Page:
Life went on and after serving my country in the military, in which a necktie was part of the uniform, I graduated from college, became a CPA and entered the business world. For many years at the start of my career it was considered de riguer to wear a tie to the office every day, and again, while I never actually enjoyed the practice, I complied in the interests of fashion and keeping my job. Then I went to work for Joe Nowell who owned a construction company.
Joe had two rules in life. One, don’t shave. He considered shaving a barbaric practice engaged in by people who did not have to work for a living. Two, never wear a tie. The reason for rule number two is that one time, in a meeting with a real estate developer and an architect on a new project and the client, one of the developer’s employees piped up with a remark that was not going to have the effect of pushing the project toward fruition, in fact may actually have killed the project on the spot. The developer, apparently acting on the spur of the moment, reached across the table and grabbed the guy by the necktie and proceeded to punch him repeated in the nose. Stretched across the table as he was, the victim was virtually powerless to do anything but accept the chastisement. Thus, Joe’s rule number two, no neckties. In the four or five years I worked for Joe I don’t think I ever saw him violate the rule, no matter how important the occasion.
I have to say that ever after hearing this story I always felt a bit insecure wearing a necktie, even though I have never had a similar experience. However, while I think this is a good rule, it is not necessarily one of life’s vital requirements. And I think the habit of “dressing down” can be carried, perhaps, a bit too far. For example, living in Colorado I see any number of folks, some of whom should be old enough to know better, dressed in an extremely casual fashion while attending Mass. Some of these folks even wear sweats and other types of exercise clothes to church, even though it is very evident that, while they may be wearing this type of attire to church they have never worn it to exercise, and would likely suffer a fatal heart attack were they to do so.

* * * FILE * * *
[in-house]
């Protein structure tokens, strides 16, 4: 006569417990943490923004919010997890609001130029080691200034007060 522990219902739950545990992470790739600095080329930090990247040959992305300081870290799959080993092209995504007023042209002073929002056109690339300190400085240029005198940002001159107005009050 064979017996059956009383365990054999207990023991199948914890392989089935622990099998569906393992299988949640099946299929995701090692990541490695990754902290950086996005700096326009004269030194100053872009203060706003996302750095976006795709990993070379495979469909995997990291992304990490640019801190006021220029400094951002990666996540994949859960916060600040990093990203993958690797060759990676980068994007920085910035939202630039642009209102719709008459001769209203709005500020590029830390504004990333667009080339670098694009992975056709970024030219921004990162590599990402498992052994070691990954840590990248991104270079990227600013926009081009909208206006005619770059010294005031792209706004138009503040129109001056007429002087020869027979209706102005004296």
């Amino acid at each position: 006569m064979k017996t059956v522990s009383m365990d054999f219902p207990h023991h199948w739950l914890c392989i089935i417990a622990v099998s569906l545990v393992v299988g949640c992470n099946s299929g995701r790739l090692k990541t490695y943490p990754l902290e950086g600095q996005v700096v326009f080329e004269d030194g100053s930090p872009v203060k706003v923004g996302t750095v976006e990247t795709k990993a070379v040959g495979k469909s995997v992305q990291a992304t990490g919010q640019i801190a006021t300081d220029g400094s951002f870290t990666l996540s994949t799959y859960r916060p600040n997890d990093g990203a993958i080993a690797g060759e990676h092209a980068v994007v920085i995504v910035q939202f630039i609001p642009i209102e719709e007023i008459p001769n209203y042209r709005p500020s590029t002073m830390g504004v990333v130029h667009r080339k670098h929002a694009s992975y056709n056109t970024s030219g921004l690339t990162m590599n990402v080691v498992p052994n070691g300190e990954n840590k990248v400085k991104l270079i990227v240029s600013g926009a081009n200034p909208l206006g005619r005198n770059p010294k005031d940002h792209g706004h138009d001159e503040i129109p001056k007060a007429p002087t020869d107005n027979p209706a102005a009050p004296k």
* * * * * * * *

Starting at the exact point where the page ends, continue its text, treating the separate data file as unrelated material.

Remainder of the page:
It seems to me that this is more evidence that we have lost our sense of the supernatural. I think if I were going to a meeting with, say, the President of the United States, I might be more than willing to endure the inconvenience of putting on a suit and tie for the occasion. Should I not be willing to do the same to go to meet the Lord in his House? I think we have lost the idea that in going to Mass we are going to meet God. I wonder if this hasn’t just become another weekly activity to be gotten through in the most painless manner possible?
I realize that I may be getting a bit cranky in my old age, but it seems that there are some things in our lives that deserve our attention and respect.

Sunday, December 29, 2002